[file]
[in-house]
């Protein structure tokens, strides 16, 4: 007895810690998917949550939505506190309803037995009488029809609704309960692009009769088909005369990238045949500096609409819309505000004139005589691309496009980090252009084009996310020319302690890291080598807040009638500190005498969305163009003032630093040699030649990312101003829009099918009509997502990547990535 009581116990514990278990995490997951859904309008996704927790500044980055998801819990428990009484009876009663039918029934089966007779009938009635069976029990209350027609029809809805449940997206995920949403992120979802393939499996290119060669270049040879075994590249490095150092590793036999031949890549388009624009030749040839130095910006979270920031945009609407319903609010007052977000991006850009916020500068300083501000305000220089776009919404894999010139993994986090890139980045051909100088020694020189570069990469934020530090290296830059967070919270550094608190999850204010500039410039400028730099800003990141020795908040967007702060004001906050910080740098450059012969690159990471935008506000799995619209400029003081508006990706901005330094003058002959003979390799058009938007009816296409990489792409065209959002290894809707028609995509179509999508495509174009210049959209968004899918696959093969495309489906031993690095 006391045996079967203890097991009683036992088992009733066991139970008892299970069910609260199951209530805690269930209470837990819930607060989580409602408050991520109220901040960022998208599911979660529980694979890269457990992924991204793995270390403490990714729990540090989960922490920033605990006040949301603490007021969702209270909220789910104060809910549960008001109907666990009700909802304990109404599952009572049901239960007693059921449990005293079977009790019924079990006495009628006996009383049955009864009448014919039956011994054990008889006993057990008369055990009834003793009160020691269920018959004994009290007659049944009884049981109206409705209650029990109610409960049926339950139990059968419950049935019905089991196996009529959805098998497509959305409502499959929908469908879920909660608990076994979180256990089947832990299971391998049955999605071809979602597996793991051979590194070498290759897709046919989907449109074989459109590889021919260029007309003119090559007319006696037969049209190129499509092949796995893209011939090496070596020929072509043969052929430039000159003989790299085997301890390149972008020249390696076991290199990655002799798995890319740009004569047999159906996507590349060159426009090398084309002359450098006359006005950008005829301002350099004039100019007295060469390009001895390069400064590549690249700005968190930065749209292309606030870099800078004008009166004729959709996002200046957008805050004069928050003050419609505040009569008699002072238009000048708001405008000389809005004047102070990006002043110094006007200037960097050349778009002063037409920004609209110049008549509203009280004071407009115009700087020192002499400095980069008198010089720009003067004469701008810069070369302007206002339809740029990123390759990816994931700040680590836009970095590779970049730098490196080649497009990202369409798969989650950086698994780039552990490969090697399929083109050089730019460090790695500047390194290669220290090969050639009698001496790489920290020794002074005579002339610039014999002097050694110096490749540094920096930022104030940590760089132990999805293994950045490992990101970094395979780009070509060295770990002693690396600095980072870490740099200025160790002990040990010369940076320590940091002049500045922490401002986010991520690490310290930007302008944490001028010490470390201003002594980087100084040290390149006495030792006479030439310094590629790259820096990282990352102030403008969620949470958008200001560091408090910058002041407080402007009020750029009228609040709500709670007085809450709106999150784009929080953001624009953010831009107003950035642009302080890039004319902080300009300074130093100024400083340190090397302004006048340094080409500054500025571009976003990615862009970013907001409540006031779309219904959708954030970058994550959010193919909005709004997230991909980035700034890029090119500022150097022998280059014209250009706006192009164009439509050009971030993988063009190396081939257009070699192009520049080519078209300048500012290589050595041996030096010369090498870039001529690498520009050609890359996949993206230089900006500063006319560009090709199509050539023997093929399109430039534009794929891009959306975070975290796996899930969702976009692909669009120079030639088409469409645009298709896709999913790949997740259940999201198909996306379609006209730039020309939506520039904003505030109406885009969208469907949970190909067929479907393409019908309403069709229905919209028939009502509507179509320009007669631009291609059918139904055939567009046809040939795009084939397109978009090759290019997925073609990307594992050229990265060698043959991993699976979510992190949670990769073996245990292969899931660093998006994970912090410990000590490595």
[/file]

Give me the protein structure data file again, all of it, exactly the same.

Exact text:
[in-house]
């Protein structure tokens, strides 16, 4: 007895810690998917949550939505506190309803037995009488029809609704309960692009009769088909005369990238045949500096609409819309505000004139005589691309496009980090252009084009996310020319302690890291080598807040009638500190005498969305163009003032630093040699030649990312101003829009099918009509997502990547990535 009581116990514990278990995490997951859904309008996704927790500044980055998801819990428990009484009876009663039918029934089966007779009938009635069976029990209350027609029809809805449940997206995920949403992120979802393939499996290119060669270049040879075994590249490095150092590793036999031949890549388009624009030749040839130095910006979270920031945009609407319903609010007052977000991006850009916020500068300083501000305000220089776009919404894999010139993994986090890139980045051909100088020694020189570069990469934020530090290296830059967070919270550094608190999850204010500039410039400028730099800003990141020795908040967007702060004001906050910080740098450059012969690159990471935008506000799995619209400029003081508006990706901005330094003058002959003979390799058009938007009816296409990489792409065209959002290894809707028609995509179509999508495509174009210049959209968004899918696959093969495309489906031993690095 006391045996079967203890097991009683036992088992009733066991139970008892299970069910609260199951209530805690269930209470837990819930607060989580409602408050991520109220901040960022998208599911979660529980694979890269457990992924991204793995270390403490990714729990540090989960922490920033605990006040949301603490007021969702209270909220789910104060809910549960008001109907666990009700909802304990109404599952009572049901239960007693059921449990005293079977009790019924079990006495009628006996009383049955009864009448014919039956011994054990008889006993057990008369055990009834003793009160020691269920018959004994009290007659049944009884049981109206409705209650029990109610409960049926339950139990059968419950049935019905089991196996009529959805098998497509959305409502499959929908469908879920909660608990076994979180256990089947832990299971391998049955999605071809979602597996793991051979590194070498290759897709046919989907449109074989459109590889021919260029007309003119090559007319006696037969049209190129499509092949796995893209011939090496070596020929072509043969052929430039000159003989790299085997301890390149972008020249390696076991290199990655002799798995890319740009004569047999159906996507590349060159426009090398084309002359450098006359006005950008005829301002350099004039100019007295060469390009001895390069400064590549690249700005968190930065749209292309606030870099800078004008009166004729959709996002200046957008805050004069928050003050419609505040009569008699002072238009000048708001405008000389809005004047102070990006002043110094006007200037960097050349778009002063037409920004609209110049008549509203009280004071407009115009700087020192002499400095980069008198010089720009003067004469701008810069070369302007206002339809740029990123390759990816994931700040680590836009970095590779970049730098490196080649497009990202369409798969989650950086698994780039552990490969090697399929083109050089730019460090790695500047390194290669220290090969050639009698001496790489920290020794002074005579002339610039014999002097050694110096490749540094920096930022104030940590760089132990999805293994950045490992990101970094395979780009070509060295770990002693690396600095980072870490740099200025160790002990040990010369940076320590940091002049500045922490401002986010991520690490310290930007302008944490001028010490470390201003002594980087100084040290390149006495030792006479030439310094590629790259820096990282990352102030403008969620949470958008200001560091408090910058002041407080402007009020750029009228609040709500709670007085809450709106999150784009929080953001624009953010831009107003950035642009302080890039004319902080300009300074130093100024400083340190090397302004006048340094080409500054500025571009976003990615862009970013907001409540006031779309219904959708954030970058994550959010193919909005709004997230991909980035700034890029090119500022150097022998280059014209250009706006192009164009439509050009971030993988063009190396081939257009070699192009520049080519078209300048500012290589050595041996030096010369090498870039001529690498520009050609890359996949993206230089900006500063006319560009090709199509050539023997093929399109430039534009794929891009959306975070975290796996899930969702976009692909669009120079030639088409469409645009298709896709999913790949997740259940999201198909996306379609006209730039020309939506520039904003505030109406885009969208469907949970190909067929479907393409019908309403069709229905919209028939009502509507179509320009007669631009291609059918139904055939567009046809040939795009084939397109978009090759290019997925073609990307594992050229990265060698043959991993699976979510992190949670990769073996245990292969899931660093998006994970912090410990000590490595």